13. Jamie said

    Ahhh damn you Glenn. Now I’m struggling through all your posts anyway. I just want you to know, that as a nursing student whenever you use the word aggregate I see spinning blood vials. I’ll leave you to look up why I do, Ha!

  14. Tom Pepper said

    If I follow your argument, then non-Buddhism would be a way to set aside decisions about “true” Buddhism, and instead to treat Buddhism the way Laruelle treats philosophy: to try to determine the constitutive decision of each school of Buddhism, to see what kinds of practices in, and construals of, the world the particular decisions enables. On this approach, Buddhism would be like philosophy is for Laruelle, a series of attempts to address the world in such a way as to enable us to do something. But what if Buddhism is already a kind of non-philosophy? That is, what if the goal of Buddhism itself is to examine the constitutive decisions each culture makes?

    I am a very poor reader of French, so I don’t know much about Laruelle, but it seems to me he also makes a constitutive “decision,” and not the one that Brassier defends against (the argument that positing immanence is a “decision”) but more simply the decision that everything is based on a “dyad,” a binary or duality. He seems to somewhat replicate, in different terms, the Althusserian division of ideology and science. Philosophy can either be an ideological practice, or it can be a critique of, a science of, ideological practices. I think Buddhism, because it requires a kind of practice itself, may be able to transcend that division. More like critical realism’s theory of transformational model of social activity, we can do science and ideology at the same time.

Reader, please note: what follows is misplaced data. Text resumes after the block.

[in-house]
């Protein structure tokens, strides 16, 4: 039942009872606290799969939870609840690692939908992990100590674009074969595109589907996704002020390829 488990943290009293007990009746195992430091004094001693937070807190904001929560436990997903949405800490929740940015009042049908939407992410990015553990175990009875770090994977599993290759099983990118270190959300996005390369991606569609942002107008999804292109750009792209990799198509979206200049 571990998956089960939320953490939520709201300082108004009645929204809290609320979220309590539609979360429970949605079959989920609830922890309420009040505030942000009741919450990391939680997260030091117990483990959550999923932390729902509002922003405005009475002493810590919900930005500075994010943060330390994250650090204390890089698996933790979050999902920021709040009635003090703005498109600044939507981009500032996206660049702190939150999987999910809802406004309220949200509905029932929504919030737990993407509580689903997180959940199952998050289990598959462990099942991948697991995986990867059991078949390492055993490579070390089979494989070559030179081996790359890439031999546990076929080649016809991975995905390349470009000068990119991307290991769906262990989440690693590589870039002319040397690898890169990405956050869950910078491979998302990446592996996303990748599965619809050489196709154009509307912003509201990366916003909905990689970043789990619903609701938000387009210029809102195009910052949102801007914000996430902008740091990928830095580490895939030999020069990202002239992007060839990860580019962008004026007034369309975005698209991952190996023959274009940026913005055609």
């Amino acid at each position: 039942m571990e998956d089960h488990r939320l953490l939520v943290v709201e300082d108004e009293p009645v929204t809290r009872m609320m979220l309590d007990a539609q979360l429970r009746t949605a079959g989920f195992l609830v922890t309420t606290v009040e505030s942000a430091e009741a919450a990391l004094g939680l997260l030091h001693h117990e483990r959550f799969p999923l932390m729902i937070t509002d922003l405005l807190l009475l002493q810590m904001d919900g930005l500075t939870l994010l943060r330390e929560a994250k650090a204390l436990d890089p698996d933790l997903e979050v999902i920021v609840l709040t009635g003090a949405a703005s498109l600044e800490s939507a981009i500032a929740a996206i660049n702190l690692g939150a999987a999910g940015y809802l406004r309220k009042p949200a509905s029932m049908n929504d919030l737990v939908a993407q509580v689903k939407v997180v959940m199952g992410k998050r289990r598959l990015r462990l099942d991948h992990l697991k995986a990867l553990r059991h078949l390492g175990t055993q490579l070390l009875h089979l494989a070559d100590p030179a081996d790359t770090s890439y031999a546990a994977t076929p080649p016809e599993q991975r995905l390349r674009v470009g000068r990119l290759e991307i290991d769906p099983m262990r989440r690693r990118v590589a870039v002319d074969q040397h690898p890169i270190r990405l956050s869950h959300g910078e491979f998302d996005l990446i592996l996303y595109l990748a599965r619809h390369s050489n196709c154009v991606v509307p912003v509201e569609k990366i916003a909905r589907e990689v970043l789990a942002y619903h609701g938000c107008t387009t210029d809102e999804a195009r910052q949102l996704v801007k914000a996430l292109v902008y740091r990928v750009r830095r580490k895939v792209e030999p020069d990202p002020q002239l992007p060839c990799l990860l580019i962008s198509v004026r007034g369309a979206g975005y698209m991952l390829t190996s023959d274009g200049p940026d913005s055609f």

Personally, I would like to see Buddhism function as a practice in which we can gain critical distance from, and knowledge of, our ideological practices, and attempt to produce better more effective ones. Althusser said that we can never do without ideology–it is not a delusion or false consciousness for Althusser, but a set of material practices which enable us to produce and reproduce our world. Education, for instance, is necessary if each generation is not going to have to reinvent the wheel, and the particular form our education takes is our ideology. Or, in Literary Theory, which is my field, either we are producing theories of correct reading practices (ideologies) or theories of how those reading practices function to reproduce the relations to the relations of productions (science, or non-Literature, if you will). Althusser also says that for a marxist or a spinozist, it is possible to be aware of the ideology in which we participate. I would suggest that Buddha’s social projects was also to establish a new set of social practices which did not reproduce the existing set of social conditions, but transformed them.